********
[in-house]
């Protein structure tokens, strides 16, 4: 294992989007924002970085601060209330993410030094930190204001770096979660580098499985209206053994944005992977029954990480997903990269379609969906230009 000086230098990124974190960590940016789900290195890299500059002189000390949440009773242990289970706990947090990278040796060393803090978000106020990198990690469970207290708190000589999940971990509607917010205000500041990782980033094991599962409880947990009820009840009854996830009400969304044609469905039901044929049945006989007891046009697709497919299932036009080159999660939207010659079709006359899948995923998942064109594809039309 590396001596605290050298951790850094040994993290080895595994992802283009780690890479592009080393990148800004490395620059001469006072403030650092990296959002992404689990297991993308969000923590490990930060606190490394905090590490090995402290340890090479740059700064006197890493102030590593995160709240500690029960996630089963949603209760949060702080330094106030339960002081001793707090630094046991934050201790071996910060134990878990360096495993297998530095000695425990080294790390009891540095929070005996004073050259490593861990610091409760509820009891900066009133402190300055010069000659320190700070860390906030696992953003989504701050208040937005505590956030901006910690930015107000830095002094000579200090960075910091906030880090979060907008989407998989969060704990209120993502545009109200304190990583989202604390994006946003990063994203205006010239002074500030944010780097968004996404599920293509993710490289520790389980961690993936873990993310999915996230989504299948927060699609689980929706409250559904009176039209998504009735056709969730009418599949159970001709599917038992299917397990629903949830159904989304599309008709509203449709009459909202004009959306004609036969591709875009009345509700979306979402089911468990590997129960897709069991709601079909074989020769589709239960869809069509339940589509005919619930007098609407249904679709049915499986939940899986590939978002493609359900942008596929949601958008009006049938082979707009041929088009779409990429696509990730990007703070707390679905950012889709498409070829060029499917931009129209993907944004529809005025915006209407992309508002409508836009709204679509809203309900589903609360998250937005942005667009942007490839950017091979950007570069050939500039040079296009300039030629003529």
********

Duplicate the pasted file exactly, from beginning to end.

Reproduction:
[in-house]
């Protein structure tokens, strides 16, 4: 294992989007924002970085601060209330993410030094930190204001770096979660580098499985209206053994944005992977029954990480997903990269379609969906230009 000086230098990124974190960590940016789900290195890299500059002189000390949440009773242990289970706990947090990278040796060393803090978000106020990198990690469970207290708190000589999940971990509607917010205000500041990782980033094991599962409880947990009820009840009854996830009400969304044609469905039901044929049945006989007891046009697709497919299932036009080159999660939207010659079709006359899948995923998942064109594809039309 590396001596605290050298951790850094040994993290080895595994992802283009780690890479592009080393990148800004490395620059001469006072403030650092990296959002992404689990297991993308969000923590490990930060606190490394905090590490090995402290340890090479740059700064006197890493102030590593995160709240500690029960996630089963949603209760949060702080330094106030339960002081001793707090630094046991934050201790071996910060134990878990360096495993297998530095000695425990080294790390009891540095929070005996004073050259490593861990610091409760509820009891900066009133402190300055010069000659320190700070860390906030696992953003989504701050208040937005505590956030901006910690930015107000830095002094000579200090960075910091906030880090979060907008989407998989969060704990209120993502545009109200304190990583989202604390994006946003990063994203205006010239002074500030944010780097968004996404599920293509993710490289520790389980961690993936873990993310999915996230989504299948927060699609689980929706409250559904009176039209998504009735056709969730009418599949159970001709599917038992299917397990629903949830159904989304599309008709509203449709009459909202004009959306004609036969591709875009009345509700979306979402089911468990590997129960897709069991709601079909074989020769589709239960869809069509339940589509005919619930007098609407249904679709049915499986939940899986590939978002493609359900942008596929949601958008009006049938082979707009041929088009779409990429696509990730990007703070707390679905950012889709498409070829060029499917931009129209993907944004529809005025915006209407992309508002409508836009709204679509809203309900589903609360998250937005942005667009942007490839950017091979950007570069050939500039040079296009300039030629003529």